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News round-up A&R magazine Sep Oct 22

Law Commission proposes stronger corporate crime laws

The UK may make it easier for executives and senior managers to be held directly accountable for corporate crimes, including fraud and human rights abuses.

In November 2020 the UK government asked the Law Commission to explore ways to reform corporate crime laws to make it easier to prosecute companies and senior officers.

On 10 June the Law Commission submitted ten options. These included allowing conduct to be attributed to a corporation if a member of its senior management engaged in, consented to, or connived in the offence. This could be drafted so that chief executive officers and chief financial officers are always considered to be part of an organisation’s senior management.

Other possibilities include introducing an offence of failure to prevent fraud by an employee or agent, as well as offences of failure to prevent human rights abuses, ill-treatment or neglect, and computer misuse.

The Law Commission has also proposed that there should be a reporting requirement for large corporations to report on anti-fraud procedures, and for companies to publish details of any convictions. 


Expect a rise in AI and legal disputes

Companies plan to invest more in artificial intelligence (AI) and other technologies in the next few years, but most fear that legal disputes over its use and implementation will increase.

According to a survey of over 500 corporate counsel, risk managers, IT specialists and compliance professionals conducted by law firm CMS, 50 per cent of respondents believe that the use of AI technologies will create risks and disputes that cannot be foreseen now. More than half (56 per cent) expect AI to be a leading source of increased disputes.

Technology Transformation: Managing Risks in a Changing Landscape found that the main sources of disputes in the past three years were compliance and regulatory issues (cited by 65 per cent of respondents), performance/service level and outsourcing disputes (61 per cent); intellectual property and trade secrets (52 per cent); and software licensing disputes (51 per cent).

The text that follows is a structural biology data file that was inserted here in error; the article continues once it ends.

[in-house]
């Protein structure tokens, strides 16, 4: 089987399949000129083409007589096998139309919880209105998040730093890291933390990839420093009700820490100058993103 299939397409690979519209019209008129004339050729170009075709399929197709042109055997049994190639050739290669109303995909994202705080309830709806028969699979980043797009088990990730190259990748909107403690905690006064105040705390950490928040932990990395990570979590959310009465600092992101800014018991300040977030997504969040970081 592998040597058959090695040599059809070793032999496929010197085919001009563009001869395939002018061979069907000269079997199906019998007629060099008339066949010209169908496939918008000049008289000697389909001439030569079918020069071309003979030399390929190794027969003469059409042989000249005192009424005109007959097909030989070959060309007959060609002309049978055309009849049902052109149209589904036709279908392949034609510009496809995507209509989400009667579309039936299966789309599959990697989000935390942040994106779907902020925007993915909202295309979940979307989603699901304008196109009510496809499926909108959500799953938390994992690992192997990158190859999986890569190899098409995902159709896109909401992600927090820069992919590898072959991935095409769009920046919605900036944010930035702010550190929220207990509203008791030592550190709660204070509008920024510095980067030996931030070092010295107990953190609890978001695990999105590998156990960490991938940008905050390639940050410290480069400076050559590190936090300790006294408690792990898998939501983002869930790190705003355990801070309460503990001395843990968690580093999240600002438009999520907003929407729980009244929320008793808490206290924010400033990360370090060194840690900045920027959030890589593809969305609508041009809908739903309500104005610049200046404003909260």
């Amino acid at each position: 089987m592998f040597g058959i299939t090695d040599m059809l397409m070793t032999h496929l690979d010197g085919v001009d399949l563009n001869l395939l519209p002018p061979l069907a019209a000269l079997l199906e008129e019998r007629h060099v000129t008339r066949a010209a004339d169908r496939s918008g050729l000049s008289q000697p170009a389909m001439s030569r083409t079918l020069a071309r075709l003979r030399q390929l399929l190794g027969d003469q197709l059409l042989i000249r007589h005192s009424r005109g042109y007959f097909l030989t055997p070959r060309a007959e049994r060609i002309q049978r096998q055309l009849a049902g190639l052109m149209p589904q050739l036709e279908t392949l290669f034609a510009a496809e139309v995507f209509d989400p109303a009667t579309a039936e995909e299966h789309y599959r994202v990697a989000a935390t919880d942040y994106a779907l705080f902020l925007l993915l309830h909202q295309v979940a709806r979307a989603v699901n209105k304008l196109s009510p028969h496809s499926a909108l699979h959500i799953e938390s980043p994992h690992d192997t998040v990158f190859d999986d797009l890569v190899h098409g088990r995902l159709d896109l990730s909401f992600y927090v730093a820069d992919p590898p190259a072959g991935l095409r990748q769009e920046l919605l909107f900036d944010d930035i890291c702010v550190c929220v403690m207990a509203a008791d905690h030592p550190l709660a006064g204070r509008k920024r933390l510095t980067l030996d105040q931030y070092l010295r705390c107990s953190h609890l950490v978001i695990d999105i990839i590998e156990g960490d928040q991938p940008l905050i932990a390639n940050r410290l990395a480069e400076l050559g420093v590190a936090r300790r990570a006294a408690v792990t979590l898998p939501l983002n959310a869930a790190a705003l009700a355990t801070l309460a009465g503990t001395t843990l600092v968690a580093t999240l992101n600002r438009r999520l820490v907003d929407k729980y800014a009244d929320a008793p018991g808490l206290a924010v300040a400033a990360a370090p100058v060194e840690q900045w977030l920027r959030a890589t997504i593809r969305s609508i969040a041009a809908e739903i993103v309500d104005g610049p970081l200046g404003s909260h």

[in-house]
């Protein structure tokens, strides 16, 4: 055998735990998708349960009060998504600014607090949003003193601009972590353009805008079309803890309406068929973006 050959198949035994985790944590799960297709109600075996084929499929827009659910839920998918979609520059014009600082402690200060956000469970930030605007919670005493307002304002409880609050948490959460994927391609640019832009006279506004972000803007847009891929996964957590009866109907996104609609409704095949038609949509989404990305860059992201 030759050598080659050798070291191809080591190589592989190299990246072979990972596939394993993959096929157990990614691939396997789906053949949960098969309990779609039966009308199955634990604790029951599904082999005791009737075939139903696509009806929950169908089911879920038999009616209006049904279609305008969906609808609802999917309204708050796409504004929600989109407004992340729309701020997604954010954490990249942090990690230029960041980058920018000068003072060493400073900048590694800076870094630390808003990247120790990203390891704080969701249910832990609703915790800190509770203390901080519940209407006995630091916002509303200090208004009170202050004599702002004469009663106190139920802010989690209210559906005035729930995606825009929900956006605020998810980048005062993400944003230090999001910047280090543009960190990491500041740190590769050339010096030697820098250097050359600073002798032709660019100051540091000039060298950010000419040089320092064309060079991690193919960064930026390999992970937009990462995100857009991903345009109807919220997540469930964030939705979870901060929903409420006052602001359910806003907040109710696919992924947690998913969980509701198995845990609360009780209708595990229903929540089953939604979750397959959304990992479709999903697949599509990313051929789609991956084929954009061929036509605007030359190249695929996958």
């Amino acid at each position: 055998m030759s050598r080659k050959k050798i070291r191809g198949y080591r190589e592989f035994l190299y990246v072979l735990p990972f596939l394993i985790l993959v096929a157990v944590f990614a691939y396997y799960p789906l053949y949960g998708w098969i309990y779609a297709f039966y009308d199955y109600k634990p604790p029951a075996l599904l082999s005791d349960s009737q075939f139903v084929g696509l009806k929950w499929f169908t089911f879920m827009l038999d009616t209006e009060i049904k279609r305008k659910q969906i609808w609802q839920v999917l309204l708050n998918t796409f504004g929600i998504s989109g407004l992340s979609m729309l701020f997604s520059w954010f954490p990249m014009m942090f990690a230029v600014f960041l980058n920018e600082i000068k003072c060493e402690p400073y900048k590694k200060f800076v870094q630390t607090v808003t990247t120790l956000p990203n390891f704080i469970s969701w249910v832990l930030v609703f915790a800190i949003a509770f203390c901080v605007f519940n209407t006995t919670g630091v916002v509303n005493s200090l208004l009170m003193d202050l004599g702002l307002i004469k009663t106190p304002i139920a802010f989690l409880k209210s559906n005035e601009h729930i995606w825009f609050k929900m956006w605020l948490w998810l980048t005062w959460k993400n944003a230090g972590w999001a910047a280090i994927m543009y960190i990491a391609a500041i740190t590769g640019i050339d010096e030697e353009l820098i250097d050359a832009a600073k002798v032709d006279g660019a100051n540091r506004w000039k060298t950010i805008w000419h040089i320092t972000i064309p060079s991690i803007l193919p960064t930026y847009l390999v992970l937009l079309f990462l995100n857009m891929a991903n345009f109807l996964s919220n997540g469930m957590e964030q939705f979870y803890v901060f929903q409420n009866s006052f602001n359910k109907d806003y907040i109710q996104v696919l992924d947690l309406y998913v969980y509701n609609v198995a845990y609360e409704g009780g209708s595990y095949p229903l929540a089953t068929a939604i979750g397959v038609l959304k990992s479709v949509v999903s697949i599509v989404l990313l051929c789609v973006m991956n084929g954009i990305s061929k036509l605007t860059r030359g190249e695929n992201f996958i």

However, over the next three years, 76 per cent of respondents said they expect compliance and regulatory disputes to decrease, while two-thirds (67 per cent) expect cyber breach disputes to decline and 62 per cent expect IT performance or service levels disputes to decrease. 

Macroeconomic problems top emerging risks

Concern about a macroeconomic downturn has rapidly become the foremost emerging risk facing organisations, according to Gartner’s latest global Emerging Risks Report.

The survey, based on responses from 306 executives and risk management professionals and conducted in the second quarter of 2022, named the other emerging risks as escalation of conflict in Europe, state-sponsored cyber attacks, energy price inflation and material shortages. 


New guide to proposed Resilience Statement

Accountancy body the ICAEW has issued guidance to help the UK’s largest companies prepare the annual “resilience statement” proposed by the UK government to improve corporate governance after a series of high-profile corporate collapses.

The government is expected to publish a draft bill on the reforms later this year and new legislation is likely to be published in 2023.

The resilience statement will probably subsume existing going concern and viability statements. Company directors will have to report on matters that they believe to be material and explain how they have arrived at this judgment.

Directors will have to disclose how the company is addressing risks or resilience issues, including threats to business continuity, supply chain and cyber security.

The new legislation will include the requirement for at least one reverse stress test, according to the nature, size and complexity of each business, to be chosen by the company and outlined within the statement.


Data breaches add to inflationary pressures

A rise in data breach costs of nearly 13 per cent over the past two years may be contributing to rapidly increasing costs of goods and services, according to IT specialist IBM Security’s Cost of a Data Breach Report.